The Wall Street Journal recently released a fantastic interactive graphic that shows trends in monthly food stamp participation, by state, from 1990 through 2013. Most states follow the overall national trend: participation rises in the mid-1990s, gradually declines through the boom years of the late 1990s and early 2000s, flattens slightly through the 2000s, and then sharply increases following 2008.
In 2010, more than one-third of American adults ages 20-74 were obese, and another third were overweight. Even though I was well aware of the growing “obesity epidemic,” watching the steady, seemingly inexorable, increase in obesity rates between 1985-2010 came as a nearly physical shock.
This map, built on data from the Center for Disease Control’s Behavioral Risk Factor Surveillance System (BRFSS), shows the prevalence rate of adult obesity by state for 1985 to 2010.
As Dustin and I documented in the second part of our series on poverty and the social safety net in Virginia, need-based government social safety net programs are typically targeted towards specific subgroups of low-income individuals: single mothers and their children, working adults, and individuals with disabilities. While poor single female-headed households and the working poor have received significant attention among researchers, the disabled population has received less attention, in part because regularly available, high quality data that capture aspects of disability status have only recently become available.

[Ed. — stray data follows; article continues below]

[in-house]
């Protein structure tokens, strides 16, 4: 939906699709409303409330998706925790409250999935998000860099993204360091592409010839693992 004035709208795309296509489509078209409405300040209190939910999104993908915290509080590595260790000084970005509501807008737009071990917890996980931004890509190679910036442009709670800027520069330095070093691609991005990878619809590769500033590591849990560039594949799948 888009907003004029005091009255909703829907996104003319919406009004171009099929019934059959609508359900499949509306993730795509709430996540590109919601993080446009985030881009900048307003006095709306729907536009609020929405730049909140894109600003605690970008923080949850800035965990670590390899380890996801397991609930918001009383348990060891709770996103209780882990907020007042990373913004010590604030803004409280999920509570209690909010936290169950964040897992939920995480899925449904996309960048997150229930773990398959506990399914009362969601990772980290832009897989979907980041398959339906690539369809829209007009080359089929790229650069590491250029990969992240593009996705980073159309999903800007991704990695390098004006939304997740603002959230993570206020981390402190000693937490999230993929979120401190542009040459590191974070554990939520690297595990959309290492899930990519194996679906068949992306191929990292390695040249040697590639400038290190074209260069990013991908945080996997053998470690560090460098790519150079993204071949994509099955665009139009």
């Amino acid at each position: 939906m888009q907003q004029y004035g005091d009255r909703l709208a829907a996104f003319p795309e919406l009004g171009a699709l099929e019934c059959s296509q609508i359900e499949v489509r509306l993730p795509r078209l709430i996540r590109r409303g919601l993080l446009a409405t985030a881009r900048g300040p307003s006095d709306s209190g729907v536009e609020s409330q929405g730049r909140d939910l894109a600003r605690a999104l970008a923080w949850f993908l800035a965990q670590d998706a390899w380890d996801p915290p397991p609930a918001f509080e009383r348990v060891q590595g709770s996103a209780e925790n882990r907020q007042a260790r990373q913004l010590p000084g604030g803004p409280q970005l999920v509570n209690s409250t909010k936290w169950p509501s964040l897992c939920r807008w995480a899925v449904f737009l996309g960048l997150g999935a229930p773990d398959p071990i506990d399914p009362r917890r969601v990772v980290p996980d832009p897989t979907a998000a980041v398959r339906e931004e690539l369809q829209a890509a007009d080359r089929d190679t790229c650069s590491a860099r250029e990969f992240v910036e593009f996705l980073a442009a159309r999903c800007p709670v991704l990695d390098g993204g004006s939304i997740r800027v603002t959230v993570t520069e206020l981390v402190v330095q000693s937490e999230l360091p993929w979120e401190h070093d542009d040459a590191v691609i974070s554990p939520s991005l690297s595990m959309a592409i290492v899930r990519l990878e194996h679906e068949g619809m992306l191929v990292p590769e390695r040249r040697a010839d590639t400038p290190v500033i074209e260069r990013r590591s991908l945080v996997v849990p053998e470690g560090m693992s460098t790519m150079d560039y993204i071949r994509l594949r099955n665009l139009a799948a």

This past Tuesday, the Census Bureau released a report, Disability Characteristics of Income-Based Government Assistance Recipients in the United States: 2011, which uses 2011 American Community Survey data to document the disability prevalence and type among U.S. adults 18 and older receiving need-based public assistance. Nationally, 30.4% of adults receiving need-based government assistance report some type of disability. Virginia, like many of the states along the Appalachian mountains, has a slightly higher rate of disability among adults receiving need-based aid: 33.4%.